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      This paper reviews the recent advancements achieved using ultrafast laser inscription (ULI) that highlight the cross-disciplinary potential of the technology. An overview of waveguide fabrication is provided and the three distinct types of waveguide cross-section architectures that have so far been fabricated in transparent dielectric materials are discussed. The paper focuses on two key emergent technologies driven by ULI processes. First, the recently developed photonic devices, such as compact mode-locked waveguide sources and novel mid-infrared waveguide lasers are discussed. Secondly, the phenomenon and applications of selective etching in developing ultrafast laser inscribed structures for compact lab-on-chip devices are elaborated. The review further discusses the conceivable future of ULI in impacting the aforementioned fields.

    2. Advances in vanadate laser crystals at a lasing wavelength of 1 micrometer

      Haohai Yu, Junhai Liu, Huaijin Zhang, Alexander A. Kaminskii, Zhengping Wang and Jiyang Wang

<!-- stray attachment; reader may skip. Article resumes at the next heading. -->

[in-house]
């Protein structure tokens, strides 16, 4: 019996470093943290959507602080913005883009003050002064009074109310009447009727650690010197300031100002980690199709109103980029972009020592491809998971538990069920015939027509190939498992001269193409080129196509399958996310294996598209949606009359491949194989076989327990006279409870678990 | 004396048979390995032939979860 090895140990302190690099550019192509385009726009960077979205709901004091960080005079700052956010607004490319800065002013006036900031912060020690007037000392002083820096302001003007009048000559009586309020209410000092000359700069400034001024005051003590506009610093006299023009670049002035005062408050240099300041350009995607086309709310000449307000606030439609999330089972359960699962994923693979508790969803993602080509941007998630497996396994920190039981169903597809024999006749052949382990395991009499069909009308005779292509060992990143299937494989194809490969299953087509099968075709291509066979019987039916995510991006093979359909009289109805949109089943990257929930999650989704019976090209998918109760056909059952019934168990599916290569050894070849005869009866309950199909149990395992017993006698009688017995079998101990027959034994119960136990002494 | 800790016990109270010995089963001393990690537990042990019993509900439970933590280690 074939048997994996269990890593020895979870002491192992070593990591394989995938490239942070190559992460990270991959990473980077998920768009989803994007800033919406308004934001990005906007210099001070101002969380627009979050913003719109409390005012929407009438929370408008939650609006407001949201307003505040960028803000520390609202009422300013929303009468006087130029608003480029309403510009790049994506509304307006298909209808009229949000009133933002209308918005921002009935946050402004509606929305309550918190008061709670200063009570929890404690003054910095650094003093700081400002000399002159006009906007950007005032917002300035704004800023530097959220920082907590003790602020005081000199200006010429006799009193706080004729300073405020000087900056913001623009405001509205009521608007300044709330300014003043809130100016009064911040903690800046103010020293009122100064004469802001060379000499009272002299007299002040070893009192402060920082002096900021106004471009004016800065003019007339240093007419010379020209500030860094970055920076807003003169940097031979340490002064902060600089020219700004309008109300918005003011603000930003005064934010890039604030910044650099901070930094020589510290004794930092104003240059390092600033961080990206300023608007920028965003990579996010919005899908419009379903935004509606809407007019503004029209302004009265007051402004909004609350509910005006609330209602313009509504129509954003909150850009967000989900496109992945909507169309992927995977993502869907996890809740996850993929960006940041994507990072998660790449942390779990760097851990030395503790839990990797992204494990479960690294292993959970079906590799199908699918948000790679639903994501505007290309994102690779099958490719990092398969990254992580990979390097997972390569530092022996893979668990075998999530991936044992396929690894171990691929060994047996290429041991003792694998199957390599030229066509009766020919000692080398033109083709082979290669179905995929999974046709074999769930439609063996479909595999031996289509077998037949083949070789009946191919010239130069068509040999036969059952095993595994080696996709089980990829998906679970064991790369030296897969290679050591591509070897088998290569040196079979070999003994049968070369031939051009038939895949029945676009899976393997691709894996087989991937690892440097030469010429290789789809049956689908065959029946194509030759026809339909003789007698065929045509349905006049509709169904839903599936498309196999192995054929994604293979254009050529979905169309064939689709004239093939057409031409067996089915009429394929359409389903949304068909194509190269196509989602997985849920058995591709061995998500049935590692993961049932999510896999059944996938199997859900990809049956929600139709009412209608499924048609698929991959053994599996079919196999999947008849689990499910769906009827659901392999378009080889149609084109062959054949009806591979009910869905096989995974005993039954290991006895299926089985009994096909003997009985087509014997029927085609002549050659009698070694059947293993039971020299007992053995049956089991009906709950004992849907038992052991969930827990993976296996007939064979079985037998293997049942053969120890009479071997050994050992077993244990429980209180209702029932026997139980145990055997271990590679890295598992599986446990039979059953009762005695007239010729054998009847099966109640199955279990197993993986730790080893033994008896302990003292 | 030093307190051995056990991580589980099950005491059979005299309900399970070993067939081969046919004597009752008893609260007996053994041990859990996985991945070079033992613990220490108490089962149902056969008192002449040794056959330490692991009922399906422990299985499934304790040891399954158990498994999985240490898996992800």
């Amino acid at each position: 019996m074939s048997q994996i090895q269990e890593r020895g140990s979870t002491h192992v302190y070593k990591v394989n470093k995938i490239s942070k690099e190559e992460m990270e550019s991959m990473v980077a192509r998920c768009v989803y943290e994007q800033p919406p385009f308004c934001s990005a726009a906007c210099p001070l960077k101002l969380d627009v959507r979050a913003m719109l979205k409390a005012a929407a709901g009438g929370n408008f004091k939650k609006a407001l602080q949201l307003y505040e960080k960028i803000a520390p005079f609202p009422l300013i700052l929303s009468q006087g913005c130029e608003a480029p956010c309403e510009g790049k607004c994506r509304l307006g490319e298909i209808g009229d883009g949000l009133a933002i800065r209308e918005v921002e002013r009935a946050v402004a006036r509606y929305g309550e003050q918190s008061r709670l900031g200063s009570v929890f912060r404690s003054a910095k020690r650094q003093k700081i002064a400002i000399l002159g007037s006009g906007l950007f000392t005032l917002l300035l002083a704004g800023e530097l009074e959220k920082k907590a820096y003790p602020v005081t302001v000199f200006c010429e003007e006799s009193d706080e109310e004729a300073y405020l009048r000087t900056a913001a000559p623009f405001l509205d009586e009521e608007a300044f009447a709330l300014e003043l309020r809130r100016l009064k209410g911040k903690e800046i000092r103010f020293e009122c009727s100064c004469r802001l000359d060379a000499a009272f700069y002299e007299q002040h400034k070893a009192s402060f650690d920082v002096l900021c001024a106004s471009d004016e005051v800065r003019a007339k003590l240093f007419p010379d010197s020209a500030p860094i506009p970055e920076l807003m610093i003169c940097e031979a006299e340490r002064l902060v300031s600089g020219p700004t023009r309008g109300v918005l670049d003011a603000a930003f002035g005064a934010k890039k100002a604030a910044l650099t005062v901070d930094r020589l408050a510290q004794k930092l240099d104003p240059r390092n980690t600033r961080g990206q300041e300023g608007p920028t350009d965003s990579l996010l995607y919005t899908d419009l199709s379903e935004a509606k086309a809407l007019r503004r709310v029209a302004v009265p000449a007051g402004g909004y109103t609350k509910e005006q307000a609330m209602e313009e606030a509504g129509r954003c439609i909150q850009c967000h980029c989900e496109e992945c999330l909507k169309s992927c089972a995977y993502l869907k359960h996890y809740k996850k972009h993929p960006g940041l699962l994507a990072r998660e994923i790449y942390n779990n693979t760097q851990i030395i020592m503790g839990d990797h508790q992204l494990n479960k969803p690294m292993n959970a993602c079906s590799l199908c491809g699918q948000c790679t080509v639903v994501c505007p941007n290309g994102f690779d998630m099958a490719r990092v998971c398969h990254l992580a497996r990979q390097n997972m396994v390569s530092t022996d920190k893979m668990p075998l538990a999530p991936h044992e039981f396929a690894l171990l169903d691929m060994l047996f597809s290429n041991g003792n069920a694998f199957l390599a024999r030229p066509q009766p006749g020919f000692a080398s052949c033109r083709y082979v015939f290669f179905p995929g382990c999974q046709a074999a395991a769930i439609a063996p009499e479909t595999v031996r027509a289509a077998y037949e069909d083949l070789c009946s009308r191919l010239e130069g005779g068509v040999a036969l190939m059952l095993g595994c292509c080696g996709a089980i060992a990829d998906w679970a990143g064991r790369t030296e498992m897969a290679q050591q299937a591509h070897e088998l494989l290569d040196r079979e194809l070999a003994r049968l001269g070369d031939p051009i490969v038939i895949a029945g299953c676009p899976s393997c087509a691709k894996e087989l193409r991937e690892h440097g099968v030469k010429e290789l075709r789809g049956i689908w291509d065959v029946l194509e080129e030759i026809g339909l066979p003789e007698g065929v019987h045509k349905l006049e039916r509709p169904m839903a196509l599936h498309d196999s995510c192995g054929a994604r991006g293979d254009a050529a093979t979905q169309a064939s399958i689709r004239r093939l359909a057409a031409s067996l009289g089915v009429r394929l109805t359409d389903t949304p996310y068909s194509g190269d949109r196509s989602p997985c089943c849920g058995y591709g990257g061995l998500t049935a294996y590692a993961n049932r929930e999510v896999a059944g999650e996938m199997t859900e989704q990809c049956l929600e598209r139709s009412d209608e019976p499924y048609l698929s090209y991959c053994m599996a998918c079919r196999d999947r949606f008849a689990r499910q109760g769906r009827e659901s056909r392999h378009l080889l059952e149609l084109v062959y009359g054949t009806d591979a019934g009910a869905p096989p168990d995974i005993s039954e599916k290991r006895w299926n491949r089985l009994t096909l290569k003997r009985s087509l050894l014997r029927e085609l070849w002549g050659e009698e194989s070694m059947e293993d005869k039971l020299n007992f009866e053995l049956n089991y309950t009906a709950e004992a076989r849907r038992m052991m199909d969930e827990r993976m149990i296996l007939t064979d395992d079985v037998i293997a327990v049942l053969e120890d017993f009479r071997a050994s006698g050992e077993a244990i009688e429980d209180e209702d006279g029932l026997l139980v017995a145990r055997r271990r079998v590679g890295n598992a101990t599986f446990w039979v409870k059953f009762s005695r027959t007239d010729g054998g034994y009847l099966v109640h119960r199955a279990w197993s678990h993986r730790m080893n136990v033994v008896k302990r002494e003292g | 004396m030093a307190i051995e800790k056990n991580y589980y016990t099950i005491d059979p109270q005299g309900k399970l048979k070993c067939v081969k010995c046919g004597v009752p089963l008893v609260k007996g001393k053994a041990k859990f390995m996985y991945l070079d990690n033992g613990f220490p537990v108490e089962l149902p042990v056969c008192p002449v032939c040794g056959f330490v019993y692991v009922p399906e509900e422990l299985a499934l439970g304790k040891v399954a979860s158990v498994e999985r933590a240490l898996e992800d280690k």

Article first published online: 27 MAR 2014 | DOI: 10.1002/lpor.201400022

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      Sapphire, garnet and vanadate crystals are the most prominent optical materials, and vanadates play important roles in optics, especially in lasers and nonlinear optics. Neodymium-doped yttrium vanadate (Nd:YVO4) is representative and available commercially. Based on Nd:YVO4, several vanadate crystals are being developed with the goal of fulfilling the need for differential applications and improvement of certain operational aspects, such as with pulsed lasers or high-power continuous-wave lasers. In recent years, some important effects, including energy enhancement, bistability of output performance, self-Raman frequency shifting, etc., and some novel applications, such as quantum optics, pulsed lasers modulated by the two-dimensional crystals, etc., have been discovered with vanadates as gain materials. In this paper, the preparation, characterization and laser applications of vanadate laser crystals at the lasing wavelength of 1 micrometer, including YVO4, GdVO4, LuVO4, GdxY1–xVO4 and LuxGd1–xVO4 (0<x<1) doped with Nd3+ and ytterbium (Yb3+) are systematically reviewed by highlighting the most recent research progress. Their specific properties are presented, generation mechanisms of novel physical effects are discussed, new applications are given and possible future applications proposed by focusing on some potential strengths.

  6. Errata

    1. Recent advances in bioluminescence tomography: methodology and system as well as application

      C. Qin, J. Feng, S. Zhu, X. Ma, J. Zhong, P. Wu, Z. Jin and J. Tian

      Article first published online: 1 OCT 2012 | DOI: 10.1002/lpor.201270011